EGU General Assembly 2020
© Author(s) 2020. This work is distributed under
the Creative Commons Attribution 4.0 License.

Spectral X-ray tomography for 3D mineral analysis

Jonathan Sittner1, Jose R. A. Godinho1, Axel D. Renno1, Veerle Cnudde2,3, Marijn Boone4, Thomas De Schryver4, Antti Roine5, and Jussi Liipo5
Jonathan Sittner et al.
  • 1Helmholtz-Zentrum Dresden Rossendorf, Helmholtz Institute Freiberg for Resource Technology, Analytics, Germany
  • 2PProGRess-UGCT, Geology Department, Ghent University, Krijgslaan 281/Building S8, B-9000, Ghent, Belgium
  • 3Department of Earth Sciences, Utrecht University, Princetonlaan 8a, 3584 CB Utrecht, The Netherlands
  • 4TESCAN XRE, Bollebergen 2B box 1, 9052 Ghent, Belgium
  • 5Outotec, Rauhalanpuisto 9, 02230 Espoo, Finland

Image based analytical tools in geoscience are indispensable for the characterization of minerals but most of them are 2D techniques, limited to the surface of a polished plane in a sample. X-ray micro computed tomography (micro-CT) is becoming a common analysis technique in geoscience and provides direct 3D information of the internal structure of a sample. A major drawback of micro-CT in the characterization of minerals, however, is the lack of chemical information. There have been different approaches to obtain chemical data using micro-CT but most of them are time consuming and difficult to adapt to regular use.

Therefore we introduce a potential new analytical tool: Laboratory-based Spectral X-ray Micro Computed Tomography (Sp-CT). Results from a spectral imaging detector prototype, installed inside a TESCAN CoreTOM micro-CT scanner, will be shown. This new analytical technique enables to obtain both high resolution structural and chemical information in 3D. With this information, the mineral distribution inside unbroken rocks and particles can be identified and quantified.

Based on the transmitted energy spectrum of a sample, main elements can be distinguished and minerals classified. It is also possible to quantify heavy elements within particles of complex composition and the measured sample volume is significantly larger compared to conventional analytical 2D techniques. Furthermore, Sp-CT is non-destructive and does not require sample preparation.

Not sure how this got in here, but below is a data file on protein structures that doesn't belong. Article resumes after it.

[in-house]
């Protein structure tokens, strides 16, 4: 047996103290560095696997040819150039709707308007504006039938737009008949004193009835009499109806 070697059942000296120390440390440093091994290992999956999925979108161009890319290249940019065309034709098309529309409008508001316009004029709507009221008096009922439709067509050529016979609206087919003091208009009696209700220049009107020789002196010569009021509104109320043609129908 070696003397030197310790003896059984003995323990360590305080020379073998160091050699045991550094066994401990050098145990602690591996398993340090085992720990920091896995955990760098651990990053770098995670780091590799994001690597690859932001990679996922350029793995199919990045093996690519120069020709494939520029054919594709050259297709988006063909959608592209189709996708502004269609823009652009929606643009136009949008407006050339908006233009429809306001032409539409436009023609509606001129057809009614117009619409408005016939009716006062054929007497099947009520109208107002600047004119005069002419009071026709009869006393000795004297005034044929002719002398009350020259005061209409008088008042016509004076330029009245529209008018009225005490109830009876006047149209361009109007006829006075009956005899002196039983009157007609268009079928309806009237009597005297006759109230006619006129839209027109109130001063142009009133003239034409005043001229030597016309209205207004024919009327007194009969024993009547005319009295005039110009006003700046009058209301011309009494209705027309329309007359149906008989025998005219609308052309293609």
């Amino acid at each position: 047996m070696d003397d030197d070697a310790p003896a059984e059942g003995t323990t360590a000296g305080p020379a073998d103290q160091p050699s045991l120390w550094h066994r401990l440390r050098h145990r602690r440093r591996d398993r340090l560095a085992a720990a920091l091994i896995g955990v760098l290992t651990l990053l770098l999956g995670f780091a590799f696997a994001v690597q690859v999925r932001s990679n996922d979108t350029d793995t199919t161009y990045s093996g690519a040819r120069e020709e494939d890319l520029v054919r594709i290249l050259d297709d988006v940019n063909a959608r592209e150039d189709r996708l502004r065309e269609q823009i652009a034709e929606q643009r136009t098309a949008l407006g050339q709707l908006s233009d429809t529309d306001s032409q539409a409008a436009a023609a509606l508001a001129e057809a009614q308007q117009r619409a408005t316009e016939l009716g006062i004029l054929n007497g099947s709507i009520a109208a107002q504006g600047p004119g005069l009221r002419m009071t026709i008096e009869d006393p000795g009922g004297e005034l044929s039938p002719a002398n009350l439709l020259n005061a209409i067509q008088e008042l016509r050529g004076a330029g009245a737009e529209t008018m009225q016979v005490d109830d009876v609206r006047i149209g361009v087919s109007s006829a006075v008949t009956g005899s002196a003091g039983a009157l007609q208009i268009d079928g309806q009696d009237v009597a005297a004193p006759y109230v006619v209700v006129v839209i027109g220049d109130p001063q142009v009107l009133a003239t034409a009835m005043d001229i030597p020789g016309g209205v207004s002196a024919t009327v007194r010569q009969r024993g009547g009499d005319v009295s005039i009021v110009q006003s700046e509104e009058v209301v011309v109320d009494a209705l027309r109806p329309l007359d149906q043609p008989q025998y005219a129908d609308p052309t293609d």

Sp-CT will open exciting new possibilities for mineral analysis. With this new technique, the 3D properties of the particles can now be measured and used for example in process mineralogy simulations. This is a major improvement to current simulations that predominantly use less representative 2D or bulk particle properties. Moreover, the Sp-CT could potentially be used as an alternative technique for regular characterization of ore deposits and processed ores since more representative volumes can be analyzed in a fast manner relative to existing techniques.

This research is part of the upscaling project “Resource Characterization: from 2D to 3D microscopy” and has received funding from European Institute of Innovation and Technology (EIT), a body of the European Union, under the Horizon 2020, the EU Framework Programme for Research and Innovation.

How to cite: Sittner, J., Godinho, J. R. A., Renno, A. D., Cnudde, V., Boone, M., De Schryver, T., Roine, A., and Liipo, J.: Spectral X-ray tomography for 3D mineral analysis, EGU General Assembly 2020, Online, 4–8 May 2020, EGU2020-20410,, 2020

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Presentation version 1 – uploaded on 04 May 2020
  • CC1: Comment on EGU2020-20410, R.Valli Divya, 07 May 2020

    How many minerals can be analysed by Sp-CT?

    • AC1: Reply to CC1, Jonathan Sittner, 07 May 2020

      It depends on the sample. In theory, all minerals containing elements from silver to up to actinides can be analyzed with Sp-CT. But there are important factors that can influence the measurement e.g. sample composition, matrix minerals, dimensions of the minerals, sample size, and shape.

      • CC2: Reply to AC1, R.Valli Divya, 07 May 2020

        Thank you.